MSF runs a trauma center for war-wound and trauma cases and covers referrals. In the enclaved city center, MSF supports Al-Jomhouri Hospital with maternity services, Yemeni Swedish Hospital for pediatrics, Al Thawra Hospital with medical and surgical emergency rooms, and Al Rawdah Hospital’s emergency room for war-wounds. Most of the wounded come from the city center, where many civilians are caught in the middle of intense fighting, struggling for food and survival. The patients MSF sees in Taiz mainly suffer from injuries caused by airstrikes, blasts, shellings, gunshots, and, most recently, from landmines. Movement in and out of the city remains restricted and dangerous for civilians and humanitarian actors. MSF also provides medications to the emergency room and emergency operating theater supplies to Khalifa Hospital in Al-Turba in Taiz.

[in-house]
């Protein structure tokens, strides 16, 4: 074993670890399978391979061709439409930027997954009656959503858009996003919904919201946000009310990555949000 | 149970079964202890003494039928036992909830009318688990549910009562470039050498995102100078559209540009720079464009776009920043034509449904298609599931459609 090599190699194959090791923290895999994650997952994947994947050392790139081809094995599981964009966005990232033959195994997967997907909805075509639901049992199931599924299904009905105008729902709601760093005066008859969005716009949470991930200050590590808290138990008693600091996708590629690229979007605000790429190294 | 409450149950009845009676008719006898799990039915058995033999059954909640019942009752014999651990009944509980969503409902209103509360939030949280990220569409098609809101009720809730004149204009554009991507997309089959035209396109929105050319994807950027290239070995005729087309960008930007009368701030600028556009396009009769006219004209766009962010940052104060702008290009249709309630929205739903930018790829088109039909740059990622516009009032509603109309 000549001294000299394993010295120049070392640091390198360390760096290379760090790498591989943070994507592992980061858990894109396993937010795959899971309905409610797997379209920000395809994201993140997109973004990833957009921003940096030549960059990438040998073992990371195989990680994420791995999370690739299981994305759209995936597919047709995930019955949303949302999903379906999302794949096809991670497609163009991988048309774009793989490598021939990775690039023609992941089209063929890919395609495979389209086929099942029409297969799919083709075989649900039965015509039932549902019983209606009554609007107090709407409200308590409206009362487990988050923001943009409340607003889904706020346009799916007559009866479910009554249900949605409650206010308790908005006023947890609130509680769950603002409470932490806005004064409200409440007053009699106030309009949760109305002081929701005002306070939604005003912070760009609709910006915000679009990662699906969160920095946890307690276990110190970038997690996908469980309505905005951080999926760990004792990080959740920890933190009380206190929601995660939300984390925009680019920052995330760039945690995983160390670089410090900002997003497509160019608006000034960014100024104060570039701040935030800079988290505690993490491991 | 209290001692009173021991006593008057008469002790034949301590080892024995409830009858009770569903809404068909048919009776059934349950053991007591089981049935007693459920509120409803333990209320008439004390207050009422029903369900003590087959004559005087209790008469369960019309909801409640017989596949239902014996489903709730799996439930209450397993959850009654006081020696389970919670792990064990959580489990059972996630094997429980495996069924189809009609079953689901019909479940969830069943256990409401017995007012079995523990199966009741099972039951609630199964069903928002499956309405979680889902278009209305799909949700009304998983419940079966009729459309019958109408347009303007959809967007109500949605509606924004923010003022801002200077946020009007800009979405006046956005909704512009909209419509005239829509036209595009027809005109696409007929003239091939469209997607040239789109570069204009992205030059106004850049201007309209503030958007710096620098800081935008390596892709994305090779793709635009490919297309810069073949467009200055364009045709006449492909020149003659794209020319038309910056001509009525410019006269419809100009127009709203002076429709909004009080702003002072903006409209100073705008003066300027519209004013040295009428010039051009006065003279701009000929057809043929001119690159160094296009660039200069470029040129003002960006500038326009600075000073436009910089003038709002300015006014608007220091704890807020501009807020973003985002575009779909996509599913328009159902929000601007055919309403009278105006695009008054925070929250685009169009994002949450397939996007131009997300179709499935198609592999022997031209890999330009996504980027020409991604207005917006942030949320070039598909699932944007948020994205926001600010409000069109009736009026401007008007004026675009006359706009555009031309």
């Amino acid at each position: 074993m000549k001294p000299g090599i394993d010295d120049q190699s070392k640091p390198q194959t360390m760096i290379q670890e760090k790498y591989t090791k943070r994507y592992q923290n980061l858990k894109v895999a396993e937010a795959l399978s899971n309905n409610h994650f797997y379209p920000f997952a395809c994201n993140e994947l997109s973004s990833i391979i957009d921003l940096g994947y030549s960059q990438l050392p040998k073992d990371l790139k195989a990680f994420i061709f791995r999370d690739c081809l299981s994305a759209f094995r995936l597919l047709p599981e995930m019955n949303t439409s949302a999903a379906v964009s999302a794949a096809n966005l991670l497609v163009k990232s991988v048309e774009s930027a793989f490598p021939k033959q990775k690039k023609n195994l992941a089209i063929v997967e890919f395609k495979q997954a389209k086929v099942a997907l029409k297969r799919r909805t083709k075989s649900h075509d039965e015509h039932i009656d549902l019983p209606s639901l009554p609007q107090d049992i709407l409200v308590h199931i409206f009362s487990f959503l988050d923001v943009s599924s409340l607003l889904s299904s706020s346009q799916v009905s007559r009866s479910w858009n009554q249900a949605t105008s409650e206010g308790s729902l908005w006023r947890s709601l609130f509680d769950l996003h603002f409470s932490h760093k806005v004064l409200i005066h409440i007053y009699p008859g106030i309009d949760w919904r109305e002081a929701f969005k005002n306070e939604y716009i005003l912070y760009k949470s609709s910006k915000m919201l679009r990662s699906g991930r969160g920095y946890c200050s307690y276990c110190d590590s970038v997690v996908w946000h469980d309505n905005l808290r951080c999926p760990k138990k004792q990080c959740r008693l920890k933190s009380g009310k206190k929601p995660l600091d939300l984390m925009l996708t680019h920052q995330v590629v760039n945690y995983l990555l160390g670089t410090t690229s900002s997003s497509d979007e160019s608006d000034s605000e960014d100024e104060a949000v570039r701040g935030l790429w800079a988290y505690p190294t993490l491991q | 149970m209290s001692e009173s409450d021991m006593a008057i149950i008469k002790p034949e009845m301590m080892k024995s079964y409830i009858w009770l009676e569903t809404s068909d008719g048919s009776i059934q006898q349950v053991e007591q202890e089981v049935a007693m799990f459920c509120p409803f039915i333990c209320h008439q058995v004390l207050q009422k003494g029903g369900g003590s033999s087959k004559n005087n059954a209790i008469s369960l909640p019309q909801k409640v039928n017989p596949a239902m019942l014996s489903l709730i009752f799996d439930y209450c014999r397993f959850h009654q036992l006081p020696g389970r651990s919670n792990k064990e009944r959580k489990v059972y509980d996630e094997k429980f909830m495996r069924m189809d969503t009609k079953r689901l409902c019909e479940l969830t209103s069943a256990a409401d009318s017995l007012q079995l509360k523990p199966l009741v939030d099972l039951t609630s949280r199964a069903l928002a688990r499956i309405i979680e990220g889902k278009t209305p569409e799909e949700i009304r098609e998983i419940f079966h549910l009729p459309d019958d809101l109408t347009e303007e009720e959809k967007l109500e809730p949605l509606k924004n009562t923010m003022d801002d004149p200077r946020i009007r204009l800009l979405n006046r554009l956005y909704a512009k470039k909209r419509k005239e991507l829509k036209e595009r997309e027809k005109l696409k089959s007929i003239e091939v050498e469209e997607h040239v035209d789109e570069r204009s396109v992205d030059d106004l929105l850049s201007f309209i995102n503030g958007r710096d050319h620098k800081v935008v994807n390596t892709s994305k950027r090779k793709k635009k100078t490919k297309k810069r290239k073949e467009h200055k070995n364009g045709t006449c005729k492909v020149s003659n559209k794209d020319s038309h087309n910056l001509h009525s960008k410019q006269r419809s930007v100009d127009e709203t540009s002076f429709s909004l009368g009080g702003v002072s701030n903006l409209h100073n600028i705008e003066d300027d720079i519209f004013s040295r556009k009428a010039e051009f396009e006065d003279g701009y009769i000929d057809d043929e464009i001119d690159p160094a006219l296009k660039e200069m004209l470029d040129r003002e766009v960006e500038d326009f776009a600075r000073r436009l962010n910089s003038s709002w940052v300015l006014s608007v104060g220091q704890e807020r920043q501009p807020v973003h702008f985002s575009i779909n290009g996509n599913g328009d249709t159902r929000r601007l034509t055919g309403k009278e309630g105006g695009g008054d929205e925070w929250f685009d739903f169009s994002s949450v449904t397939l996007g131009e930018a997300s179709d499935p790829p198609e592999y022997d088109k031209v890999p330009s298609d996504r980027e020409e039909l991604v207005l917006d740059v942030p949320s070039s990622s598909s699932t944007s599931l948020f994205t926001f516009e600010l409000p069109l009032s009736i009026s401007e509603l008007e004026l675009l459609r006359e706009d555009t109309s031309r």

Al Dhale’ Governorate is located on the old border between northern and southern Yemen and, besides being affected by the current conflict, it is also affected by ongoing tensions over the old border. The governorate has front lines on three sides between pro-Hadi forces and pro-Houthi forces (Hamak, Taiz, and Moreis/Damt). Shelling along the front lines hit civilian houses and cars. MSF works in partnership with the hospital in Al Dhale’ and district health centers in Al Azariq and Qatabah, running emergency room services, outpatient consultations, surgeries, inpatient services, patient referrals, pediatrics, nutrition programs, and maternity services. The emergency room of the health center in Damt was supported after an increase in war-wounded patients in the area.
MSF runs an emergency surgical hospital in Sheikh Othman District, in the north of the city. The hospital provides free medical care in an emergency room, a hospitalization ward, and an operating theater, and provides mental health and physiotherapy consultations. MSF is still seeing victims of landmines and unexploded ordinance coming from Aden, Taiz, Lahj, and Al-Dhale’.
A medical doctor and nurse conduct weekly visits to Aden Central Prison to provide primary health care services. An average of 50 consultations are provided every week. MSF provides incentives for technicians at the prosthetic center and supports the national blood bank with tests, special blood bags, and reagents for the machines.